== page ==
Axelrod’s next excavation would take them to the opposite side of the world from Hawaii, to Buysscheure, France. Over the course of the summers of 2016 and 2017, Axelrod would work as the youngest member and only undergraduate on a team of archaeologists set to find and recover the remains of Frank Fazekas, a pilot who was shot down in 1944. Just as labor-intensive as their previous expeditions, Axelrod describes their time in France: “I spent the majority of my first visit to France in a 15-foot deep, muddy hole pulling out countless twisted hunks of metal that used to be a plane and hoping to find the remains of its pilot, a man not much older than myself.” The task was as steeped in meaning as the dig in Hawaii: To bring a man’s remains home to his family. After two summers, many hours, befriending the older French couple across the street who didn’t speak English, and some rain that turned the dirt to mud, their hard work paid off. “Being there while we scrubbed 72-years’ worth of dirt of off what used to be wing-mounted machine guns and finally having confirmation that we found what we were looking for was like watching the puzzle pieces click into place.” Further digging eventually revealed Fazekas’s remains, which were removed and returned to his family.
Axelrod’s most recent archaeological endeavor took them to the Rio Grande National Forest in Colorado near CC’s Baca Campus during Block 2. Professor Scott Ingram, of whom Axelrod “cannot speak highly enough,” taught the CC class titled Field Archaeology, which worked with the National Forest Service to survey a potential part of the Old Spanish Trail. One of the highlights of the trip according to Axelrod was “finding manos and metates, which are artifacts associated with food processing that, potentially, hadn’t been touched by another human in hundreds of years and were just lying on the ground.” Axelrod goes on, “Holding the traces of the people who lived here before any of us was an immensely humbling experience.”
Needless to say, this won’t be their last dig. Continuing their pattern of hard work and determination, Axelrod plans to continue pursuing their archaeological career at Colorado College and beyond.
By Alana Aamodt ’18
For any student, studying on the Block Plan is a major balancing act — fast paced and sometimes stressful, it all leads to those four days of block break when students can finally take that long awaited nap, hop in a car and drive to the desert, explore Denver or, in the case of Jeremy Zucker ’18, travel the country and perform music. Maybe they’re not your typical block breaks, but Zucker has spent his time at CC fostering a music career right alongside a molecular and cellular biology major.
Signed to Republic Records, Zucker has seen a growing following over the past few years with songs on his most recent album “idle” garnering millions of plays on Spotify, You Tube, and SoundCloud. Zucker’s record label, which has also signed artists such as Ariana Grande, Nicki Minaj, and Drake, describes his music as a “fusion of organic airy beats, lush soundtrack-style soundscapes, and biting Tumblr-worthy lyricism, Zucker’s catalog is eclectic: equally carefree and effortless as it is introspectively cathartic.”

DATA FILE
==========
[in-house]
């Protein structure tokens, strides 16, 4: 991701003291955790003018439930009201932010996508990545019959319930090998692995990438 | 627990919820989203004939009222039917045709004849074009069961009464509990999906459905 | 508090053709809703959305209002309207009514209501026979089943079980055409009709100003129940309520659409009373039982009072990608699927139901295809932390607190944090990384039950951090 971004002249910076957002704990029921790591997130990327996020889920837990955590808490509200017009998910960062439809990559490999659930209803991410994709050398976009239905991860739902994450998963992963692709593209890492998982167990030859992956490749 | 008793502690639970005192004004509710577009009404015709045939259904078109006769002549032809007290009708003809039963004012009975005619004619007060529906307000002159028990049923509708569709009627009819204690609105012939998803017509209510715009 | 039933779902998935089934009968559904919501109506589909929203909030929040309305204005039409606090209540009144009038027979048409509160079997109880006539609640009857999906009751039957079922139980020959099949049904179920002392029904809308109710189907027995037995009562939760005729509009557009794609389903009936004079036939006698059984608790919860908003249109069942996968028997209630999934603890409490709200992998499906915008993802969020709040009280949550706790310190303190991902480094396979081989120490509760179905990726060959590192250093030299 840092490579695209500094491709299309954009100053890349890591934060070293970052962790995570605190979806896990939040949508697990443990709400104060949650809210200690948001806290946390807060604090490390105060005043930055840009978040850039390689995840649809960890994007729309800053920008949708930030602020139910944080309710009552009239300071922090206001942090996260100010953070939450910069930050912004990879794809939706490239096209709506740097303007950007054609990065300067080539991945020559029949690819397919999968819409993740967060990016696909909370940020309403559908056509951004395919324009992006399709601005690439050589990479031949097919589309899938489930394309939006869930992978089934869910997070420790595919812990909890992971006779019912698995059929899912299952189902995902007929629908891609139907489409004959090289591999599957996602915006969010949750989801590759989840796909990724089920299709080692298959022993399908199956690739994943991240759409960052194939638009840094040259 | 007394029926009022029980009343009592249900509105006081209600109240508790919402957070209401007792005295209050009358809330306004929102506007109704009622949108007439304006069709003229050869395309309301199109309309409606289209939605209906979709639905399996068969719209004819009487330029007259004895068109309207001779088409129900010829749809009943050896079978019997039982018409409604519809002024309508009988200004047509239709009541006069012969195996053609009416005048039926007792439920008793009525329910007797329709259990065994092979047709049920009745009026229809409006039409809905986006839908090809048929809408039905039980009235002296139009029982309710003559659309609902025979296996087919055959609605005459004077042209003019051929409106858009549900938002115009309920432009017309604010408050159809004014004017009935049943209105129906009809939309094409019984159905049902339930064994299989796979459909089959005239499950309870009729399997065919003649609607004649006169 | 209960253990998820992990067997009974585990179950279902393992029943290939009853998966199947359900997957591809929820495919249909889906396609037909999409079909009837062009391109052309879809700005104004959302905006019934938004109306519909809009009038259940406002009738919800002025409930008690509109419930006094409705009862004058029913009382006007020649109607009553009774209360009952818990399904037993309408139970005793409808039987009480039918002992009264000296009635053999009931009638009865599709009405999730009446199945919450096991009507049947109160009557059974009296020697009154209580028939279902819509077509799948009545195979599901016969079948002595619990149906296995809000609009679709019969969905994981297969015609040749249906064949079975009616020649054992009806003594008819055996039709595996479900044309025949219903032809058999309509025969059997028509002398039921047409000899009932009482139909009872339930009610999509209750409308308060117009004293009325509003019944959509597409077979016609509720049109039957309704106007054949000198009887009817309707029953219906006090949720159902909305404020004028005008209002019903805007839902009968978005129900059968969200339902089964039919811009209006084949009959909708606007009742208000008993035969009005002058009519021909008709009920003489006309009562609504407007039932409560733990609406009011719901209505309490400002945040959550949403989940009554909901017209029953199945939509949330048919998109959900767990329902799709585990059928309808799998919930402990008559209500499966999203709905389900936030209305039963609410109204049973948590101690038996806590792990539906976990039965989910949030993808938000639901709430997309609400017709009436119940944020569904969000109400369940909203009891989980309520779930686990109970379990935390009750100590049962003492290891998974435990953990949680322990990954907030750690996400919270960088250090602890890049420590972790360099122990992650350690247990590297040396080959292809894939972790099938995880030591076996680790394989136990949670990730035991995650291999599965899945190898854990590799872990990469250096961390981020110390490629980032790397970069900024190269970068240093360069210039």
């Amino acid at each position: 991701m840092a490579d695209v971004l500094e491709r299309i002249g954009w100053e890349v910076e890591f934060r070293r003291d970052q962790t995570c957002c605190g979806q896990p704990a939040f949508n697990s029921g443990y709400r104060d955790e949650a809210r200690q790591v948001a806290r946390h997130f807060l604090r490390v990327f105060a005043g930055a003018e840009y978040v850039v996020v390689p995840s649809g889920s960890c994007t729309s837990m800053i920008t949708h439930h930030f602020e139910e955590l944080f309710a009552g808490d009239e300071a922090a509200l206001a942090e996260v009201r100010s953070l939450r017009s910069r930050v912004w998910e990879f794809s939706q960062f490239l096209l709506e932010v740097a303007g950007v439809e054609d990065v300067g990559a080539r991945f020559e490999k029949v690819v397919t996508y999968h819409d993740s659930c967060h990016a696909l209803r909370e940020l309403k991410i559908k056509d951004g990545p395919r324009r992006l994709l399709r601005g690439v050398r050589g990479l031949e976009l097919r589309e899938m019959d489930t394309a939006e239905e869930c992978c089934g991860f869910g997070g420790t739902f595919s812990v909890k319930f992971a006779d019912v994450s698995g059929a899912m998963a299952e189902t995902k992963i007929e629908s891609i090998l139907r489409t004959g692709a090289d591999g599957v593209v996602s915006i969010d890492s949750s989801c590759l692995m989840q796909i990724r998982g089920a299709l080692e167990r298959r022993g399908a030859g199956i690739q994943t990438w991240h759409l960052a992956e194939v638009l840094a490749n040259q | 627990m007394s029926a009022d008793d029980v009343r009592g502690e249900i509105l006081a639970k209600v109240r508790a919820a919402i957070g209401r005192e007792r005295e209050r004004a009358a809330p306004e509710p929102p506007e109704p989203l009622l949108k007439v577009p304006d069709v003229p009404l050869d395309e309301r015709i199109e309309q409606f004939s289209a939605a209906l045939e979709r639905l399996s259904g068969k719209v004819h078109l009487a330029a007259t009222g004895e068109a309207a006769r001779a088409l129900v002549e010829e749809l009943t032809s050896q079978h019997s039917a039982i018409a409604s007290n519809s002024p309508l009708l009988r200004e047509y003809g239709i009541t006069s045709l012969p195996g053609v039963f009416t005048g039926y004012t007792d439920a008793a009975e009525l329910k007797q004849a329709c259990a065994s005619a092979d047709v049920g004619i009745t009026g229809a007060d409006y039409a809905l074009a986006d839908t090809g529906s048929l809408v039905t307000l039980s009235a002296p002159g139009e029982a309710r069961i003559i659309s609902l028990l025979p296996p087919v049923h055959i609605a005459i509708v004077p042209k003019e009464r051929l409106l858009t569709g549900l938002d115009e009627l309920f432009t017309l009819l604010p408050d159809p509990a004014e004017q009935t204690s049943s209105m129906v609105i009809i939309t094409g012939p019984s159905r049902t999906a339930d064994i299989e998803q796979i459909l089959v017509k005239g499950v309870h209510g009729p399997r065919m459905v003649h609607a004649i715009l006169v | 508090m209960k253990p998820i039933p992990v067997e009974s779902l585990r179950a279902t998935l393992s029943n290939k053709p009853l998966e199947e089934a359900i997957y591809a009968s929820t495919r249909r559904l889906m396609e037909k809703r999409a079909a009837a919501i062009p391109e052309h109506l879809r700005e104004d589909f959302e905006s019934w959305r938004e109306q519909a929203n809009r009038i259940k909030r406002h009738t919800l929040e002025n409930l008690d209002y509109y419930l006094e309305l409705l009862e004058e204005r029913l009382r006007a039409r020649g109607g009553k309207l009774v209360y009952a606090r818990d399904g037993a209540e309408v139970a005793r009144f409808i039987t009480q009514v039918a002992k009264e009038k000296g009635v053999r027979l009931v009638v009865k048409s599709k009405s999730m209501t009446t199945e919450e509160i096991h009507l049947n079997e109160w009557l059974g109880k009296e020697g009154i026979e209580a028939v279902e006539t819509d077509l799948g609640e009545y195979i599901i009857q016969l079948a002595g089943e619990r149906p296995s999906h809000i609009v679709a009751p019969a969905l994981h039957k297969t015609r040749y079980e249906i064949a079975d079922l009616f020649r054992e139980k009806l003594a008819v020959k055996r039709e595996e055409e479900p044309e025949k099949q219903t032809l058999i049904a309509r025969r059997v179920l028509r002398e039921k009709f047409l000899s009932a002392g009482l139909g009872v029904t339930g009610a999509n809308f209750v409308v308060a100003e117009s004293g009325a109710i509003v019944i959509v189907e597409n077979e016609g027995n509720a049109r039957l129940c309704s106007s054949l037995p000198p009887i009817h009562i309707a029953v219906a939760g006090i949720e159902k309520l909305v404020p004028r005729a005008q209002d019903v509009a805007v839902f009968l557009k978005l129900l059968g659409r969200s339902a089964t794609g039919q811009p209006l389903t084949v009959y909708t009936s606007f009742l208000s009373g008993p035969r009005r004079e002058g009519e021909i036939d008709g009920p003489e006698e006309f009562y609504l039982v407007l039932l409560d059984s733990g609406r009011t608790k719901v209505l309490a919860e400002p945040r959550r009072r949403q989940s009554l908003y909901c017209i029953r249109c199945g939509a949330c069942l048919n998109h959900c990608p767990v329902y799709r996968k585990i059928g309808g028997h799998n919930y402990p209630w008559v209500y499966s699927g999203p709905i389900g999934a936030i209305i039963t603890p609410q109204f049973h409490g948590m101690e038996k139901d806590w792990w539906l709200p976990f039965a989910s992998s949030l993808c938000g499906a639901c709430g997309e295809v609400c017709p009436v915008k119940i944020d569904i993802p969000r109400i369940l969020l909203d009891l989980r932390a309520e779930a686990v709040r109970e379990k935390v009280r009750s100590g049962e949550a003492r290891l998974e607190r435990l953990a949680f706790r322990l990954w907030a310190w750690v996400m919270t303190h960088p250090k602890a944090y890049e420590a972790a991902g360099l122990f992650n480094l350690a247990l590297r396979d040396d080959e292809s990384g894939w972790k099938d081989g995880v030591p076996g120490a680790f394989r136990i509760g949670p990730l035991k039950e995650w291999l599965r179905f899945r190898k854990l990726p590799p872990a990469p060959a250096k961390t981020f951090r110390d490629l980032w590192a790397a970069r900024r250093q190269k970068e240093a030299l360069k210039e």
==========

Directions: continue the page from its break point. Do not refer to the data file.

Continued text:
Singer, songwriter, producer, and student, the balancing act is not easy, says Zucker. “Honestly, the deeper I get into my major the harder it gets to balance school with music. I couldn’t imagine doing it at any other school; often times I’ll fly out and do a couple shows over a block break or just stay at home in the studio I built in my basement and make music nonstop for five days. The way my mind works, I need to be able to focus my attention and effort on one thing at a time or I’ll go crazy,” he says, citing the Block Plan as the main way he is able to do both.
Zucker has been making music since middle school, consistently releasing songs on various platforms. His hard work and determination have paid off, and he has big plans coming up: Zucker is embarking on a European tour in April with the artist Lauv, a good friend of his, as well as appearing at the Firefly Music Festival, the East Coast’s largest music and camping festival in Dover, Delaware, in June.
“As my outlook on life changes and evolves, so do my songs,” Zucker says. “My process is really cathartic. I find myself digging through my subconscious, picking out feelings, fears, and hopes that I didn’t even know I had.” Even with graduation and a European tour approaching, Zucker will continue to create music. Listen to some of Zucker’s music and check out his tour dates.
By Alana Aamodt ’18
Starting this week, students interested in computers and information technology are embarking on a 10-week A+ computer certification course. Meeting once a week, students will learn to maintain, customize, and operate personal computers with the goal of passing with an A+ certification, an entry-level certification for PC computer service technicians. The certification helps participating students prepare to enter jobs in information technology and other industries; the course proves they have demonstrated advanced computer skills, setting them apart from other students.
Tulio Wolford, the solutions service manager in ITS, as well as an adjunct instructor for Pikes Peak and Arapahoe Community Colleges, is the driving force behind bringing this opportunity to CC, and will be teaching the course. “Being the manager of the Solutions Center, my team hires student workers and I figured A+ certification would be a great way to train up these students,” Wolford shares. “When I spoke to Brian Young, the VP for ITS, about it, he thought offering it to ALL students would be a great way to further CC’s strategic plan. I have had great support on this venture from the president and cabinet and cannot wait to share the results.”